Books Europe

Rx for America: Natalia Ginzburg’s The Little Virtues

Photograph of The Little Virtues by Natlaia Ginzburg

I first read Natalia Ginzburg’s essay collection, The Little Virtues, in a class on post-World-War-II Italian literature during a college semester abroad in Venice. It felt like the first time I had really discovered a writer as an adult reader, despite the fact that Ginzburg was assigned reading. She resonated deeply, especially the last and eponymous essay in the book, in which Ginzburg gives parenting advice on, among other things, the subject of money. The thrust of the piece is that we tend to focus on little virtues at the expense of the great ones, like thrift over generosity. The problem here, Ginzburg points out, is that “the great can also contain the little, but by the laws of nature there is no way that the little can contain the great.”

Even then, thirty years ago, I thought I probably wouldn’t have kids (I didn’t), so my smittenness with the essay wasn’t over the idea of saving nuggets of wisdom for my future as a mother. Rather I was struck by how at odds Ginzburg’s advice was with what I had gotten from my own parents, and how much her advice made sense. 

For example, Ginzburg writes “As soon as our children begin to go to school we promise them money as a reward if they do well in their lessons. This is a mistake. In this way we mix money—which is an ignoble thing—with learning and the pleasures of knowledge, which are admirable and worthy things.” I had been rewarded for scholastic achievement starting in the fourth grade when I was paid to memorize multiplication tables, all the way up to a $2,500 check at the end of grad school.

I wasn’t particularly mad at my parents for what I deemed their deficiencies at parenting (although being nineteen, I was judgmental), but rather I think that in reading Ginzburg some part of me opened up to the idea of reading as a way to perpetually parent yourself. I still feel that way about books at forty-eight, and I don’t mean self-help, but mostly memoirs and non-fiction and especially novels, which somehow have a way of using fiction to get at the truest things. For this, her role in making me a lifelong reader, Ginzburg will always hold a special place on the shelves of my heart and home, where I have two copies of The Little Virtues, the better to always have one near at hand.

Periodically something will happen that reminds me of the wisdom of The Little Virtues. Last year it was the occasion of my niece’s thirteenth birthday. She badly wanted a MacBook Pro, and in the months ahead of her birthday started a lobbying campaign with her grandmother (my mother) and me. 

She knew better than to ask for the laptop as a gift outright—too extravagant by the norms of birthday gifts in our family—so a couple months before her birthday, she sent my mother a letter with a plan for how she could save up for it, taking into account the money she would receive from my parents for good grades (old habits die hard).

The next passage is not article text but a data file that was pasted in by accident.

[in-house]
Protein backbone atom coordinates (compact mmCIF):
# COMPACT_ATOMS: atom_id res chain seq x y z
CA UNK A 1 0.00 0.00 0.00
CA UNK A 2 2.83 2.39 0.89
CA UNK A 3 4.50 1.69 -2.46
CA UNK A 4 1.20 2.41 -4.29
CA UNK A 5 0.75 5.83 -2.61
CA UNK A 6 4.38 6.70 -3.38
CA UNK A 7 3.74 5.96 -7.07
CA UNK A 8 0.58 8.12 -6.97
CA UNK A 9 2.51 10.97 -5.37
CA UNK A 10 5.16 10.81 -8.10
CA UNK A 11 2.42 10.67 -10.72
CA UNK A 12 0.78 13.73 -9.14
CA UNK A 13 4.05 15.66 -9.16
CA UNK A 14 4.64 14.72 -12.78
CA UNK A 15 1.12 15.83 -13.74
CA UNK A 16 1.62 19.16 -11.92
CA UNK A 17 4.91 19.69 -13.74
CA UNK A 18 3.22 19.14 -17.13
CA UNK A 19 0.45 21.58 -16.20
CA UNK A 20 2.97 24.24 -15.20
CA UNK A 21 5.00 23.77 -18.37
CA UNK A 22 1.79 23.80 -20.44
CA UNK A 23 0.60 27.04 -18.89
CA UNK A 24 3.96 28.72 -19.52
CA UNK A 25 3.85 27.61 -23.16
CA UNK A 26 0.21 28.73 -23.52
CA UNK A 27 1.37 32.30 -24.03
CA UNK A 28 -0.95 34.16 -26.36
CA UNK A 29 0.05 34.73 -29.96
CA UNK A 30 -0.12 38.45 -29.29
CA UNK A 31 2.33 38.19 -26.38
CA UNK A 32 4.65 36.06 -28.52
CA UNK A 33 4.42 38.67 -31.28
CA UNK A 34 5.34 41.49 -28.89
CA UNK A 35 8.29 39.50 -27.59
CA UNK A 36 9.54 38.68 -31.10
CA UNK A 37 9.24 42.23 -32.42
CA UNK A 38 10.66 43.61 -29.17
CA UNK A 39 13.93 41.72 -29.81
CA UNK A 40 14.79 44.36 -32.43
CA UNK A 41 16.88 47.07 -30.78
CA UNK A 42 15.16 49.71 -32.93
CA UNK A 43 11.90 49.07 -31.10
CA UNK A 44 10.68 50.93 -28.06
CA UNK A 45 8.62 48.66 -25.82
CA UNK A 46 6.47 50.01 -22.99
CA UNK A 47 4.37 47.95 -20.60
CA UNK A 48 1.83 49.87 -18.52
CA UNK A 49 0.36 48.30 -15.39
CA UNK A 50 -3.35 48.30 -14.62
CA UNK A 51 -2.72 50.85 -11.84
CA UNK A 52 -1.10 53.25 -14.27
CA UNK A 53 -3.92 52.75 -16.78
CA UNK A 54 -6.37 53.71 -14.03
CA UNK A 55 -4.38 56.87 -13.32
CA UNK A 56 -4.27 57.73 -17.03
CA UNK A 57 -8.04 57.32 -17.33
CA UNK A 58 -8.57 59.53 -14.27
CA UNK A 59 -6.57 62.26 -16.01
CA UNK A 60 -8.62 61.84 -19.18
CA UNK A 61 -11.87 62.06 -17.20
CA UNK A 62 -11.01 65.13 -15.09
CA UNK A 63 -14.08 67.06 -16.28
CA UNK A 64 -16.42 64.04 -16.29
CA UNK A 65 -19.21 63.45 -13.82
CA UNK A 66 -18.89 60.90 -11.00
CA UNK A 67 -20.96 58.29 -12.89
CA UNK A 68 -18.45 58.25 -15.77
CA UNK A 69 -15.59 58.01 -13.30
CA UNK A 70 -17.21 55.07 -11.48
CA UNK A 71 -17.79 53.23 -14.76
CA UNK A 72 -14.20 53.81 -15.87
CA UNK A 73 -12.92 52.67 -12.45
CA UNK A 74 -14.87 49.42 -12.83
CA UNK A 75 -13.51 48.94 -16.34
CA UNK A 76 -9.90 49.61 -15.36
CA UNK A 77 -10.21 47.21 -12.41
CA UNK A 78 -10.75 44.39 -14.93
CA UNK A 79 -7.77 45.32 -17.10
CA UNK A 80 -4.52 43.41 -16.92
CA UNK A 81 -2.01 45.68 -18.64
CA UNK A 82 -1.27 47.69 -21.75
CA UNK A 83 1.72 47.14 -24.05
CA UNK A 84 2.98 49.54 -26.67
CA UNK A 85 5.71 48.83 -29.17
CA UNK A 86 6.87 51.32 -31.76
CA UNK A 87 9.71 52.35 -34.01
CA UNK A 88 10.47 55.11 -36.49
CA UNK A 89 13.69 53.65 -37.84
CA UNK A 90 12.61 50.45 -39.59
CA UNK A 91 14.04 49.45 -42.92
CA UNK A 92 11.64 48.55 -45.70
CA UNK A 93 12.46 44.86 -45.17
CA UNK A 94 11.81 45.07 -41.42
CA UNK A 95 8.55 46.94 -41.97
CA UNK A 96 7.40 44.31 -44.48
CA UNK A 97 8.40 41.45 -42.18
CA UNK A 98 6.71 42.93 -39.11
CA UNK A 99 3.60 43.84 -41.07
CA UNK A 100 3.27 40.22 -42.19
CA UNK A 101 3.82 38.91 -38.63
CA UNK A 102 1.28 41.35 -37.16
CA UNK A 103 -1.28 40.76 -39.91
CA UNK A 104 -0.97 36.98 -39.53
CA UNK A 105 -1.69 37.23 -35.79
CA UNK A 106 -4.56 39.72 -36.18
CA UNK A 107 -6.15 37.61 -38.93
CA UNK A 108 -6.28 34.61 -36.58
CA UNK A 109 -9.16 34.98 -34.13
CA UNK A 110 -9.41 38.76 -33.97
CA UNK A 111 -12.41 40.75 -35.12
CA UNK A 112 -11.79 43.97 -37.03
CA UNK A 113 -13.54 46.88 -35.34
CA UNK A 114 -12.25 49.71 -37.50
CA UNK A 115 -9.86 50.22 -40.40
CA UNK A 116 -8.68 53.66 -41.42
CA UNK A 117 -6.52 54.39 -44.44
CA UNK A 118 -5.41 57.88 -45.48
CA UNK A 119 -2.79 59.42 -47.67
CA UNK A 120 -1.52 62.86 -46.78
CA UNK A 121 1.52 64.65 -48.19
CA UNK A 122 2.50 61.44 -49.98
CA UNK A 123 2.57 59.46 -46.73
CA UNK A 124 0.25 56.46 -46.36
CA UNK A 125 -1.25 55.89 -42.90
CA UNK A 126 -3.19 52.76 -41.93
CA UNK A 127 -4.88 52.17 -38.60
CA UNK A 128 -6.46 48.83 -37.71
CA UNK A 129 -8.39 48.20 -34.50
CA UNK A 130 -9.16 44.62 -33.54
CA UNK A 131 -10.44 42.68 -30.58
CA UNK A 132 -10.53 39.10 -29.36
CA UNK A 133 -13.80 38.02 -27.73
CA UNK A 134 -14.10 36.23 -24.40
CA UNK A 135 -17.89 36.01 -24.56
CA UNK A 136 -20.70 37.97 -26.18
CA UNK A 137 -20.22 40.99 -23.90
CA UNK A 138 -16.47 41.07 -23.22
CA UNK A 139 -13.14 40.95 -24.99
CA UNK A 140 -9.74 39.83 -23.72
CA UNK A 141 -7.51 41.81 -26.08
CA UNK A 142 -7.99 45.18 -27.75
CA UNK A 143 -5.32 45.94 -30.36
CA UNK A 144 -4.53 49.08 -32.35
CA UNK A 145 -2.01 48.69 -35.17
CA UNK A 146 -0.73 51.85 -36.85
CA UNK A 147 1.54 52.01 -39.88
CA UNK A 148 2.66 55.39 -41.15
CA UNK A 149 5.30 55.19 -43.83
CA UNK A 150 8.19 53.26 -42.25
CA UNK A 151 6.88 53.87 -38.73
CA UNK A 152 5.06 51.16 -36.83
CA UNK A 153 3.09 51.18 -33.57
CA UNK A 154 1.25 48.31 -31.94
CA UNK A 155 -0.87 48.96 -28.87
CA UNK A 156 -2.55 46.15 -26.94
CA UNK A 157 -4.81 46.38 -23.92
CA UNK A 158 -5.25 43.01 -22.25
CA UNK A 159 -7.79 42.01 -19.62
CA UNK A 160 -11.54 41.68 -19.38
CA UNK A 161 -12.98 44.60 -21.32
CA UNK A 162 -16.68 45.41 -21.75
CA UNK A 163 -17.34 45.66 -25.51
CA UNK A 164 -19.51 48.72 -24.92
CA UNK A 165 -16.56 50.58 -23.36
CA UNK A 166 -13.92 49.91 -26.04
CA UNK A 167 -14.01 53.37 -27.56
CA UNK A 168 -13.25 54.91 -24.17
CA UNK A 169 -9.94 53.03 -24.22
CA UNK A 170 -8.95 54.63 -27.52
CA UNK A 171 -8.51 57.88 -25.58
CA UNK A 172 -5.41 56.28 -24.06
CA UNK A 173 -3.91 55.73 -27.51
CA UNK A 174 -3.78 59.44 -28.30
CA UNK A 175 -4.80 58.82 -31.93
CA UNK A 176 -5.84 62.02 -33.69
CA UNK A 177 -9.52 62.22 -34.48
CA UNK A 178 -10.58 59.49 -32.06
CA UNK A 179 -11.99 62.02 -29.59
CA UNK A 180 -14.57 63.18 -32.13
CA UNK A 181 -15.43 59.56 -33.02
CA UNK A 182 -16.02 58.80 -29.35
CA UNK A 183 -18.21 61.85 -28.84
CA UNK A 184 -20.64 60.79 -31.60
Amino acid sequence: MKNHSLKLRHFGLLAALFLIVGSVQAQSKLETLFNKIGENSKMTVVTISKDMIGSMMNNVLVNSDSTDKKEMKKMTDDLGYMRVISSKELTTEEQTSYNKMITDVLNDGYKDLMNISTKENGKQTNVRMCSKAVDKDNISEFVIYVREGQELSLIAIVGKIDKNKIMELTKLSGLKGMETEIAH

In follow-up calls she planted the suggestion that we might be inclined to contribute to her MacBook-Pro fund as a birthday gift, thus accelerating the realization of her well-thought-out plan. I was onboard, and I was going to suggest to my sister and mother that we all pitch in and give my niece, say, $500 between us to help her reach her goal. But then the spirit of Ginzburg seized me and I decided to just buy her the laptop. I could afford it comfortably, as could my parents and my niece’s parents. Why was the norm of our family not to buy it?

As Ginzburg writes, “moderation in the midst of wealth is pure fiction, and fiction always leads to bad habits. In this way he [a child] will only learn to be greedy and afraid of money…the true indifference to wealth is an indifference to money. There is no better way to teach a child this indifference than to give him money to spend when there is money—because then he will learn to part with it without worrying about it or regretting it.”

In the end, the laptop was not mine to give. I called my sister and her wife with the intent of telling them I would buy the MacBook only to find out they had already bought her a Chromebook for the occasion. It was a well-researched choice, a fancy Chromebook as Chromebooks go, and quite the find in that particular era of the pandemic when laptops and tablets of all sorts were scarce. I was asked to enliven it with gifts of a mouse and stylus which I did, but silently worried about my niece’s potential disappointment. I couldn’t help thinking back to my own parents’ similar displays of frugality, like the time they gave us an Odyssey game console instead of the longed-for Atari. 

When my niece’s birthday arrived and the family Zoomed for the opening of presents, the tantrum I feared never arrived. Her reaction was largely one of gratitude with a hint of indifference. Would it have been radically different if she had received the MacBook Pro? I don’t know, but I do know that if I had bought it for her, I would have been disappointed if she had reacted with the same detachment. 

My desire to follow Ginzburg’s advice to be “moderate with oneself and generous with others” was pure, but my own hang-ups with money lingered. Ours was never, as Ginzburg described, “a family in which money is earned and immediately spent, in which it flows like clear spring water and practically does not exist as money.” Instead, ours was a home where my father constantly had CNN on mute to monitor the stock ticker, where money existed sometimes “heavily, where it is a leaden stagnant pool that stinks and gives off vapours,” and my schemed generosity had been tainted with the whiff of my own bullshit in the form of expectation. Just as well that my plan had been averted.